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*To*: David Kieras <kieras@engin.umich.edu>*Subject*: Re: random function*From*: Robert A. Cassels <cassels@cambridge.apple.com>*Date*: Wed, 30 Sep 1992 15:34:37 -0400*Cc*: info-mcl@cambridge.apple.com*Sender*: cassels@ministry.cambridge.apple.com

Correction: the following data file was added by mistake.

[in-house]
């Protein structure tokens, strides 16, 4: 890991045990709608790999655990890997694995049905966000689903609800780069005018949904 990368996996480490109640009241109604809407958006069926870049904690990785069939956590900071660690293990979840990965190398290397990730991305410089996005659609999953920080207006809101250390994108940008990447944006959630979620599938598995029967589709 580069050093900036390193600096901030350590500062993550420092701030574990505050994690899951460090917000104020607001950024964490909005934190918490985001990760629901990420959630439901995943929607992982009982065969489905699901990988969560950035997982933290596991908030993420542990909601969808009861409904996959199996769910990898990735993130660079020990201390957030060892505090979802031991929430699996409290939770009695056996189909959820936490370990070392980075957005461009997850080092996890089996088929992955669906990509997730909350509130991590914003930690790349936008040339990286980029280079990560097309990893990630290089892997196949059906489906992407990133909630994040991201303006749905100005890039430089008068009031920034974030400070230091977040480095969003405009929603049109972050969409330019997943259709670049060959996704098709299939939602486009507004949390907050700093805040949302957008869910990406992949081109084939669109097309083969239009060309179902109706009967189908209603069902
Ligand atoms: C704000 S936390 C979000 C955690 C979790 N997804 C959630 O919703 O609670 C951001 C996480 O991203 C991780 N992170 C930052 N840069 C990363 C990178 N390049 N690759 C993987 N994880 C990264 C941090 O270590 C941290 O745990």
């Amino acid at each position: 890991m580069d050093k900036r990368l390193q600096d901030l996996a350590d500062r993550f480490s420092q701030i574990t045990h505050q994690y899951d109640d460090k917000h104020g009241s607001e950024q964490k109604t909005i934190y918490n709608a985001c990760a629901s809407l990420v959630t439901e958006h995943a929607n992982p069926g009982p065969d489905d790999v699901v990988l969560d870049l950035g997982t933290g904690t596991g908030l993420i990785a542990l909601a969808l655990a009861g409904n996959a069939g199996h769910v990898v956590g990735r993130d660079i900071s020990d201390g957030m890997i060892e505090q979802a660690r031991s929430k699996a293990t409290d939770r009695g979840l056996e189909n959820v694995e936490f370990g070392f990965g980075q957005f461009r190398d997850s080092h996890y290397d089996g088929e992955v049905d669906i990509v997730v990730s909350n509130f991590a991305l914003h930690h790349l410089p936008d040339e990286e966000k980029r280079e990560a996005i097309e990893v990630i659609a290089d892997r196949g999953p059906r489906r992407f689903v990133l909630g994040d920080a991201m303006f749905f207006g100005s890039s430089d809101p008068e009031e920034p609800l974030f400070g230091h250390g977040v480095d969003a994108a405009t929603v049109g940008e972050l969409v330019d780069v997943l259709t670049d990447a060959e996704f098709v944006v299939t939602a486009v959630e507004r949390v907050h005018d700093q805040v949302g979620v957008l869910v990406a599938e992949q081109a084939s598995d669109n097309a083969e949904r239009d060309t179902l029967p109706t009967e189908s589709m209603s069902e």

>I am doing some large monte-carlo simulations, and need to >know what I am getting from the Random function. Does >MCL 2.0 follow the algorithm described in Steele CLtL2? >Where can I see the source code for this function? >Thanks! The source code is in LAP (68000 assembler) so you may or may not want to see it. I'm not sure which part of the algorithm you're concerned about (the part that generates random 16-bit integers or the part that gives you something of the appropriate type and range) or for which type (integer or float). I'll attempt to summarize the algorithms, although I'm probably off in a few details since I seldom read LAP. Also, my summary will be in more mathematical terms than the assembly language. You may rest assured that the actual algorithms are much more efficient than the description might suggest. The random state is a 32-bit integer, represented as 2 16-bit parts. The part that generates random 16-bit integers appears (if I read the LAP correctly) to be equivalent to: (setq state (mod (* state 16807) (- (expt 2 31) 1))) The low-order 16 bits of the new state are used as the 16-bit random integer. For integers, some number (if you really need to know, I'll interpret some more LAP) of 16-bit chunks are concatenated to make a larger integer. The result is the large integer modulo the integer argument to RANDOM. For floats, it appears that 4 16-bit chunks are concatenated to make a 64-bit integer. The result is the float argument times the random integer divided by 2**64. If I were doing serious simulations, I might want a larger random state and a better algorithm for generating the 16-bit parts. I'd probably use one from Knuth. The conversion to approriate type and range seems fine to me, though.

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